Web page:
# The effect of mass on airplane turning radius?

• dbaezner
In summary, the larger the mass of an airplane, the larger its turning radius will be due to the greater inertia. However, the pilot can still control the curve radius within a certain limit. The amount of lift produced by the wings is directly proportional to the mass of the plane, but the turn radius is mainly dependent on the airspeed and the angle of the roll. Heavier planes tend to fly faster, resulting in a larger curve radius. This explanation is based on a non-aerobatic aircraft flying a circle at a constant altitude.
dbaezner
I've been trolling for this answer on the Internet but can't find a simple explanation.

If I have two airplanes of different mass, both flying at the same speed, which plane has the larger turning radius and why? It seems like the more massive plane would require the larger turning radius due to its greater inertia. Can a plane's yaw, pitch, and roll be used to counter for this effect?

Thanks very much.
Dirk

For regular curves, the pilot can choose the curve radius. There is some limit, of course*, but that is certainly not in the range of regular operations.

If all other conditions are the same**, I would expect that the airplane with a larger mass has a larger curve radius.

* do you count diving? It really reduces the curve radius ;).
**well, they cannot be exactly the same, as one airplane needs more lift than the other one

If the plane has more mass, the wings must produce more lift to maintain level flight (i.e. to make lift = weight).

Therefore, (to a first approximation) for the same amount of roll, the turn radius is independent of the mass, but only depends on the airspeed. The proportion of the lift (perpendicular to the wings) that is turned into centripetal force depends only on the roll angle. More centripetal force, acting on more mass, gives the same centripetal acceleration and the same turn radius, if the speed is the same.

But in practice, heavier planes tend to generate more lift by flying faster than light ones, which explains why small planes tend to make sharper turns than big ones for the same amount of roll.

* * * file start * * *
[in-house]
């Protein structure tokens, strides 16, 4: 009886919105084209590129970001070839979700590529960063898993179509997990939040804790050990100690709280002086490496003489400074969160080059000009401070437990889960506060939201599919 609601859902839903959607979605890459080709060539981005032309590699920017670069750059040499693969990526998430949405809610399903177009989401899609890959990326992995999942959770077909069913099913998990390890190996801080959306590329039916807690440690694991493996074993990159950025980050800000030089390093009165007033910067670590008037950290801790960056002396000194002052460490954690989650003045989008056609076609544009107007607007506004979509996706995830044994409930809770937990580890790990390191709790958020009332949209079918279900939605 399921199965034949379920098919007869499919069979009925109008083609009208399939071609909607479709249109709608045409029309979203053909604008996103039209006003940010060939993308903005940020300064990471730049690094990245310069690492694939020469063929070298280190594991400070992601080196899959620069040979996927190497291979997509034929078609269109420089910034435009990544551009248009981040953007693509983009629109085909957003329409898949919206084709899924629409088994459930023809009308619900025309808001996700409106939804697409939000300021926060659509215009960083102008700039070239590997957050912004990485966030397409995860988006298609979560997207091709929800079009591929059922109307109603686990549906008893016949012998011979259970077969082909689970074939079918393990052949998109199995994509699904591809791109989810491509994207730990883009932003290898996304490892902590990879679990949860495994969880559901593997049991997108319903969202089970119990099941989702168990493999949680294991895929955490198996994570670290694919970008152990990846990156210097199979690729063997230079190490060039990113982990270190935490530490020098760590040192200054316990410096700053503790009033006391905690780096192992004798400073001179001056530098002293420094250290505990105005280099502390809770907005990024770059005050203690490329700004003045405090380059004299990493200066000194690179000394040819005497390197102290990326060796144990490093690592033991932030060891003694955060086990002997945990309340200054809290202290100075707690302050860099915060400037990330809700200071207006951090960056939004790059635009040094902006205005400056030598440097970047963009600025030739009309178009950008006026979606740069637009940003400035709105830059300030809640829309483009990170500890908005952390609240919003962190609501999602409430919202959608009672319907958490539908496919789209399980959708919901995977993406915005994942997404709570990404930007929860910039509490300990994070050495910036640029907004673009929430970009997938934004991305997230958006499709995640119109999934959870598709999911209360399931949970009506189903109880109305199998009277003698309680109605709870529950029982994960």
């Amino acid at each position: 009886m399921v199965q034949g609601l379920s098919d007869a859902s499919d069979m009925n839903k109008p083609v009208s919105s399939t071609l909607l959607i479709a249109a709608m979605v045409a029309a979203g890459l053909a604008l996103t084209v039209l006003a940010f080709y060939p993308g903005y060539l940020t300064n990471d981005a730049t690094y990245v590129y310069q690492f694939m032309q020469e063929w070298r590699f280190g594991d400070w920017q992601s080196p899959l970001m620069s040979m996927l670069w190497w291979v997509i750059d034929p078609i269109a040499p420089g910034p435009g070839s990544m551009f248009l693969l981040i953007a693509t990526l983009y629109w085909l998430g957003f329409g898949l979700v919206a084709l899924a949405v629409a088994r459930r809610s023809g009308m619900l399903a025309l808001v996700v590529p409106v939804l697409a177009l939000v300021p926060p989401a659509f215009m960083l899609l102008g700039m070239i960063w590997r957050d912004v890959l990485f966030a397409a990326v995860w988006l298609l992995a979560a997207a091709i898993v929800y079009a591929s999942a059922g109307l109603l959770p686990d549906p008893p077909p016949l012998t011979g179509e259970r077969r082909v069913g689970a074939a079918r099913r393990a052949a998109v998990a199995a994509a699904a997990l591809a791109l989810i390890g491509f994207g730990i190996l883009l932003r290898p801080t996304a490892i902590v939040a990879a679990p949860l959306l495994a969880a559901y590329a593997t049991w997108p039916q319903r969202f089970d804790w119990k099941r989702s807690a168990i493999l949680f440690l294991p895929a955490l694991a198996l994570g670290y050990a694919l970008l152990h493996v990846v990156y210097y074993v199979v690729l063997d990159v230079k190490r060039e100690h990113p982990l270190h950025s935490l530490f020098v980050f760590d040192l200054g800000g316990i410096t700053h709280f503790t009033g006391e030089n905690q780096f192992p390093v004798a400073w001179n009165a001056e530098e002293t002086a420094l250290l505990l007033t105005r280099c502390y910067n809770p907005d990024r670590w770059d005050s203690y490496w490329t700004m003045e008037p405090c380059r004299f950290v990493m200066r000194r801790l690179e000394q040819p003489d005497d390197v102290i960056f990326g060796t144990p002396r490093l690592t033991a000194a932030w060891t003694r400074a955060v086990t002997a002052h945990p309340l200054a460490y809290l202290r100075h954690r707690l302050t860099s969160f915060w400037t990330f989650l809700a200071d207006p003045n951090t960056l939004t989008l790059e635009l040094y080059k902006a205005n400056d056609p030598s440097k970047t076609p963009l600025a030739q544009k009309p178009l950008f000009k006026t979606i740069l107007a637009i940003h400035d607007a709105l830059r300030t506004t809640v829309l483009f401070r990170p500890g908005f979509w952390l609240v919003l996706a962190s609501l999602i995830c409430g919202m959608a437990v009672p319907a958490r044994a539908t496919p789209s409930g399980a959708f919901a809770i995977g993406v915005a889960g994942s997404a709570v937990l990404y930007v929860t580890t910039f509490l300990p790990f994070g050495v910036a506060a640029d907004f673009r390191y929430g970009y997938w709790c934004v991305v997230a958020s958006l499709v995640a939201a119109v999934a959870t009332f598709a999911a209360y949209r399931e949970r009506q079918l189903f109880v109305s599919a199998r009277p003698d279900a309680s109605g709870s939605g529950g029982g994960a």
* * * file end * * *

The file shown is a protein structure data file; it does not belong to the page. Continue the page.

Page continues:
Note: the above is about a non-aerobatic aircraft flying a circle at constant altitude. If you include motion in 3 dimensions and/or aerobatics, the answer would be a lot more complicated!

Last edited:

## 1. What is the relationship between mass and airplane turning radius?

The mass of an airplane is directly proportional to the turning radius. This means that as the mass of the airplane increases, the turning radius also increases.

## 2. How does the mass of an airplane affect its ability to turn?

The mass of an airplane affects its ability to turn by increasing the amount of force needed to change its direction. This is due to the increased inertia of a heavier airplane.

## 3. Can the mass of an airplane be too low for it to turn effectively?

Yes, if the mass of an airplane is too low, it may not have enough inertia to turn effectively. This is why smaller airplanes may have a harder time turning compared to larger airplanes with more mass.

## 4. What other factors besides mass can affect an airplane's turning radius?

Other factors that can affect an airplane's turning radius include airspeed, altitude, and the design of the airplane's wings and control surfaces. Wind conditions can also play a role in the turning radius of an airplane.

## 5. How does the distribution of mass within an airplane affect its turning radius?

The distribution of mass within an airplane can also affect its turning radius. If the mass is concentrated in one area, it can make the airplane more difficult to turn. However, a well-balanced distribution of mass can make the airplane more stable and easier to turn.

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